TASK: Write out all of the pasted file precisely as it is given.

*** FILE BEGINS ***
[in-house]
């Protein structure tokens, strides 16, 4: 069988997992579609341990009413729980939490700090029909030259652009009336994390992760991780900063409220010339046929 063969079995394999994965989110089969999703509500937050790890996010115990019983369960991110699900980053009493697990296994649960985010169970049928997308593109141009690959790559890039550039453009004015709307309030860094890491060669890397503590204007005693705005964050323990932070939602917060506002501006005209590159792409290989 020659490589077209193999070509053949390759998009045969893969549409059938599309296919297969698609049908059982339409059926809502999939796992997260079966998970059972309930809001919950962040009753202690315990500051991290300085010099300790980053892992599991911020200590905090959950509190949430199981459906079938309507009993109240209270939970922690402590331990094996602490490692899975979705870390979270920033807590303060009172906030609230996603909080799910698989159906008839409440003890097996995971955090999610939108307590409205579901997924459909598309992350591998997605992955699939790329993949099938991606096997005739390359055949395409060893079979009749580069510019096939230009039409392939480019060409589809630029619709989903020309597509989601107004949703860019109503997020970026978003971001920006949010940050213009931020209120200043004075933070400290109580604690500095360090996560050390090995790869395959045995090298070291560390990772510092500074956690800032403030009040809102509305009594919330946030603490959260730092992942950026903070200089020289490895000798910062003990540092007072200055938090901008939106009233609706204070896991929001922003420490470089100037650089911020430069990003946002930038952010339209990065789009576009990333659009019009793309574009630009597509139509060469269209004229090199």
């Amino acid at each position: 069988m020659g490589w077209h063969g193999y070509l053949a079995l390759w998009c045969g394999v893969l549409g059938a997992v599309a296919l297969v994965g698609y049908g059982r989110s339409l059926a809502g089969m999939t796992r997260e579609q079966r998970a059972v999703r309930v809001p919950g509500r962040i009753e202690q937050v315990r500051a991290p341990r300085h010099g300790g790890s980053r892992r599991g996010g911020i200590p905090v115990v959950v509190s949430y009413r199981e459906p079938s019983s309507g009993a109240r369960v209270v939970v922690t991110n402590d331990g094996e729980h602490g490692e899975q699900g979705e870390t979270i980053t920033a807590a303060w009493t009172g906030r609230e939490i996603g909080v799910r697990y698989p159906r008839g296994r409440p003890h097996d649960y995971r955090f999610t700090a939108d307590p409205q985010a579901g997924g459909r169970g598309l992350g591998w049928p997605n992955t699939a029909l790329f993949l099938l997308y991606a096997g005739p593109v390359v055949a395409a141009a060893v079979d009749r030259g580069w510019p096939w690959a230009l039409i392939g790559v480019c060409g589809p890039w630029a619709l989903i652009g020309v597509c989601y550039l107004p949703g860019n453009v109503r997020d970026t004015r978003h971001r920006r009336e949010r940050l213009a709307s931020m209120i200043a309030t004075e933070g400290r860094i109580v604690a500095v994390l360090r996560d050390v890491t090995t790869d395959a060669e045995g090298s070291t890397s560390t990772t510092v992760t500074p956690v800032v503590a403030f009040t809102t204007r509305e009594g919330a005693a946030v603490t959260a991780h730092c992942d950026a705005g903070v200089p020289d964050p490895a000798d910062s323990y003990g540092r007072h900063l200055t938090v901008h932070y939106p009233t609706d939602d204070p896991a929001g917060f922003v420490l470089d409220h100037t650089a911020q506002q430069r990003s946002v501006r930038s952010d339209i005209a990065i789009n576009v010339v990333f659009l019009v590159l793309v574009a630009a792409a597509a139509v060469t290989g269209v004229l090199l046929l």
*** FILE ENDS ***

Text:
[in-house]
């Protein structure tokens, strides 16, 4: 069988997992579609341990009413729980939490700090029909030259652009009336994390992760991780900063409220010339046929 063969079995394999994965989110089969999703509500937050790890996010115990019983369960991110699900980053009493697990296994649960985010169970049928997308593109141009690959790559890039550039453009004015709307309030860094890491060669890397503590204007005693705005964050323990932070939602917060506002501006005209590159792409290989 020659490589077209193999070509053949390759998009045969893969549409059938599309296919297969698609049908059982339409059926809502999939796992997260079966998970059972309930809001919950962040009753202690315990500051991290300085010099300790980053892992599991911020200590905090959950509190949430199981459906079938309507009993109240209270939970922690402590331990094996602490490692899975979705870390979270920033807590303060009172906030609230996603909080799910698989159906008839409440003890097996995971955090999610939108307590409205579901997924459909598309992350591998997605992955699939790329993949099938991606096997005739390359055949395409060893079979009749580069510019096939230009039409392939480019060409589809630029619709989903020309597509989601107004949703860019109503997020970026978003971001920006949010940050213009931020209120200043004075933070400290109580604690500095360090996560050390090995790869395959045995090298070291560390990772510092500074956690800032403030009040809102509305009594919330946030603490959260730092992942950026903070200089020289490895000798910062003990540092007072200055938090901008939106009233609706204070896991929001922003420490470089100037650089911020430069990003946002930038952010339209990065789009576009990333659009019009793309574009630009597509139509060469269209004229090199």
């Amino acid at each position: 069988m020659g490589w077209h063969g193999y070509l053949a079995l390759w998009c045969g394999v893969l549409g059938a997992v599309a296919l297969v994965g698609y049908g059982r989110s339409l059926a809502g089969m999939t796992r997260e579609q079966r998970a059972v999703r309930v809001p919950g509500r962040i009753e202690q937050v315990r500051a991290p341990r300085h010099g300790g790890s980053r892992r599991g996010g911020i200590p905090v115990v959950v509190s949430y009413r199981e459906p079938s019983s309507g009993a109240r369960v209270v939970v922690t991110n402590d331990g094996e729980h602490g490692e899975q699900g979705e870390t979270i980053t920033a807590a303060w009493t009172g906030r609230e939490i996603g909080v799910r697990y698989p159906r008839g296994r409440p003890h097996d649960y995971r955090f999610t700090a939108d307590p409205q985010a579901g997924g459909r169970g598309l992350g591998w049928p997605n992955t699939a029909l790329f993949l099938l997308y991606a096997g005739p593109v390359v055949a395409a141009a060893v079979d009749r030259g580069w510019p096939w690959a230009l039409i392939g790559v480019c060409g589809p890039w630029a619709l989903i652009g020309v597509c989601y550039l107004p949703g860019n453009v109503r997020d970026t004015r978003h971001r920006r009336e949010r940050l213009a709307s931020m209120i200043a309030t004075e933070g400290r860094i109580v604690a500095v994390l360090r996560d050390v890491t090995t790869d395959a060669e045995g090298s070291t890397s560390t990772t510092v992760t500074p956690v800032v503590a403030f009040t809102t204007r509305e009594g919330a005693a946030v603490t959260a991780h730092c992942d950026a705005g903070v200089p020289d964050p490895a000798d910062s323990y003990g540092r007072h900063l200055t938090v901008h932070y939106p009233t609706d939602d204070p896991a929001g917060f922003v420490l470089d409220h100037t650089a911020q506002q430069r990003s946002v501006r930038s952010d339209i005209a990065i789009n576009v010339v990333f659009l019009v590159l793309v574009a630009a792409a597509a139509v060469t290989g269209v004229l090199l046929l």